“Our bag is green & made of canvas, strong and leather bound,
Overfilled with kit we’ve purchased, borrowed, begged or found;
Emptied out on summer evenings when it doesn’t rain,
But frankly half the stuff it holds we’ll never use again-
Worn out gloves with pimply rubber stitched up to the knuckles,
Floppy pads with leather straps & little jingly buckles,
All marked ‘Brookfield School’ in pen in prominent positions,
And some with names of other clubs, nicked from the opposition.” – Arthur Salway
Like my dad before me I worked for the local council and one of the nicest things about this was the social aspect because I worked with a lot of people with similar interests.
One of these was cricket and like most organisations the council had a twenty over cricket team that used to play weekly fixtures against other councils, banks and other businesses in the town.
Before I started work I used to get a guest spot in my dad’s team, Rugby Rural District Council, this was pre 1974 and the reorganisation of local government so there were a lot of small local authorities who sometimes struggled to field a full strength team so there were always places to fill and I was more than happy to go along every Wednesday night for a bat and a bowl and a glass of bitter shandy afterwards.
In 1975 I started work at Rugby Borough Council and my boss, the Borough Treasurer, John Lord, was the captain of the cricket team so amongst my other duties he gave me the job of team secretary and it was my job to arrange the fixtures, book the pitches, look after the kit and make sure we had a full squad every week.
Throughout the summer every Monday, Tuesday and Wednesday I had to allocate a fair amount of my time to phoning around and putting the team together, arranging the catering and making sure all the kit had been returned the previous week. We had three or four old bats, a collection of balls of varying age and quality, battle scarred batting pads and some old fashioned batting gloves with green rubber spikes sewn onto the fingers. Best of all were the protective boxes which were several years old and it was a good job we were not too concerned about personal hygiene because these things had been slung around several sweaty groins in the past I can tell you!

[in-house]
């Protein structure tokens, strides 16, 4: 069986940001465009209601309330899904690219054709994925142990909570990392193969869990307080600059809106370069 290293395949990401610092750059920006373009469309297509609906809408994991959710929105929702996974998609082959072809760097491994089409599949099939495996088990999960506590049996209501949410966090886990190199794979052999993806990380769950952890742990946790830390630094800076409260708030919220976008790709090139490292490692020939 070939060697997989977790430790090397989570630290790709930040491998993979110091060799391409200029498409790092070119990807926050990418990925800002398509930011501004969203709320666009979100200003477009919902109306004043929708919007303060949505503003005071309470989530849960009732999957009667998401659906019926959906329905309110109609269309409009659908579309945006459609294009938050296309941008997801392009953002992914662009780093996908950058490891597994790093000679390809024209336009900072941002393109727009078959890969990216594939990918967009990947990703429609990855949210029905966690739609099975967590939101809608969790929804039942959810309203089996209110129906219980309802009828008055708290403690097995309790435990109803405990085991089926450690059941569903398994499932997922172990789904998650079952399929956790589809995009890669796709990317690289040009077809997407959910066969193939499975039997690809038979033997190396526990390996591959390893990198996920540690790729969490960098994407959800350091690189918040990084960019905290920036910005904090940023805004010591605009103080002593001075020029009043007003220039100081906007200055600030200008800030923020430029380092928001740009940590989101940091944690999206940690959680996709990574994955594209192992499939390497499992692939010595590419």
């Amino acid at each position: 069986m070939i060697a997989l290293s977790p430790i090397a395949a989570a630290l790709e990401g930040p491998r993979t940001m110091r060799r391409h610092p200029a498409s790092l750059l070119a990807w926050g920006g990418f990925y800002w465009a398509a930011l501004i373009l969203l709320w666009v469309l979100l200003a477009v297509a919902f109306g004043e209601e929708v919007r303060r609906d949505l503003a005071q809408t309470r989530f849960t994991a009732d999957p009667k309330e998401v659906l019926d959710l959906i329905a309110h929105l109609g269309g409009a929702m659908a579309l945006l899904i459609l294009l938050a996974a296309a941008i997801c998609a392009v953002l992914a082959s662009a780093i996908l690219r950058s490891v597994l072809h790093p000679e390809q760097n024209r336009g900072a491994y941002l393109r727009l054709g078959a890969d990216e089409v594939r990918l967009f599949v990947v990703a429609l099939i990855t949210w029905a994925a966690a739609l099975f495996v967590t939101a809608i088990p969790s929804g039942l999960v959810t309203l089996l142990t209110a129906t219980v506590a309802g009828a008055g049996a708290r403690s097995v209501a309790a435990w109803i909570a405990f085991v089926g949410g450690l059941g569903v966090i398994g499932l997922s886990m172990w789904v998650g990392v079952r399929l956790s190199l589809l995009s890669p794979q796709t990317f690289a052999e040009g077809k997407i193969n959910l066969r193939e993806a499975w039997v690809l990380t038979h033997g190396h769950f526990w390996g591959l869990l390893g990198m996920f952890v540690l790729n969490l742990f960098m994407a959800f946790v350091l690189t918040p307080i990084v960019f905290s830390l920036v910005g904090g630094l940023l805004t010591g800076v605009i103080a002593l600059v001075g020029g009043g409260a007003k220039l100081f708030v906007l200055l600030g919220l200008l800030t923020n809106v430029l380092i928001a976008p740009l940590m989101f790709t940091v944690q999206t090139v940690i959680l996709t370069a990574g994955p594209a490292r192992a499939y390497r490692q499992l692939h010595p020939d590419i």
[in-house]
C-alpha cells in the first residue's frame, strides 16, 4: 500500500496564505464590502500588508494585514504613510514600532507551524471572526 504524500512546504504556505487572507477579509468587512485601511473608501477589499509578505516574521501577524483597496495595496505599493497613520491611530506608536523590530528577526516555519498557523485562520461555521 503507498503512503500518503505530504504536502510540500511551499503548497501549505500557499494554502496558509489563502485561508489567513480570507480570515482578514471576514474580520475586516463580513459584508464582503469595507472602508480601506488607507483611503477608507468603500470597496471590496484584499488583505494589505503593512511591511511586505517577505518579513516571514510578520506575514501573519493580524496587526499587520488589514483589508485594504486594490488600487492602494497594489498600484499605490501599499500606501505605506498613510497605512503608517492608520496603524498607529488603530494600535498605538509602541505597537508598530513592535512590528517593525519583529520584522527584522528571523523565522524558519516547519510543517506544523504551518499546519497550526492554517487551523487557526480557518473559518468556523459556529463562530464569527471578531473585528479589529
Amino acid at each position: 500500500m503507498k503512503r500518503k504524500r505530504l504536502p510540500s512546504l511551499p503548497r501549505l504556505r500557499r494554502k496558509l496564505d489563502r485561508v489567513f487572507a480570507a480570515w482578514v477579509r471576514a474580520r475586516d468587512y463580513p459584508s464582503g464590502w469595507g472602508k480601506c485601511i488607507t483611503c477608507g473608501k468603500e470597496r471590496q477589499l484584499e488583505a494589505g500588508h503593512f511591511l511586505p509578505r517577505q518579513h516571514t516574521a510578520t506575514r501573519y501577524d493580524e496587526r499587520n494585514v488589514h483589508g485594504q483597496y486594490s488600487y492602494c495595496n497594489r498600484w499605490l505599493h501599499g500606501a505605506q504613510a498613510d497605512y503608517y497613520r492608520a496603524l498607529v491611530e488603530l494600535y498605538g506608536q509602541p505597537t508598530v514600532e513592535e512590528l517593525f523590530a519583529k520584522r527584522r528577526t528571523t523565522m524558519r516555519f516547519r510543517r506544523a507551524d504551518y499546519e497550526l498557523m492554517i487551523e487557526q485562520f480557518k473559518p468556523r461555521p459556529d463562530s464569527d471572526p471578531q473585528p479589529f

On Wednesday we would worry about the weather because many a match was washed out without a bowl being bowled but hopefully it would stay fine and we really didn’t mind playing through a bit of drizzle now and again.
Twenty overs each side meant about three hours of cricket and if both sides used up their full allocation then we had to get a move on towards the end of the season when the days were getting shorter.
We were reasonably successful and joined the local twenty over league where we were not. I used to produce an annual review of the season and the 1976 yearbook tells a sorry tale of played 10 and lost 8 and finished bottom of the league.
This didn’t really matter because it was the cricket that was important. Taking to the field to bowl or just sitting waiting for your turn to bat, someone lovingly keeping the score book up to date and wives and girlfriends turning up towards the end of the game just in time to go to the pub afterwards where we would review and assess, exaggerate and rue our mistakes.
Twenty over evening cricket was one of the best things about the summer and was always missed during the long winter months!
The sorry tale of the 1976 season:
“It is not true that the English invented cricket as a way of making all other human endeavors look interesting and lively; that was merely an unintended side effect. …It is the only sport that incorporates meal breaks. It is the only sport that shares its name with an insect. It is the only sport in which spectators burn as many calories as the players-more if they are moderately restless.” Bill Bryson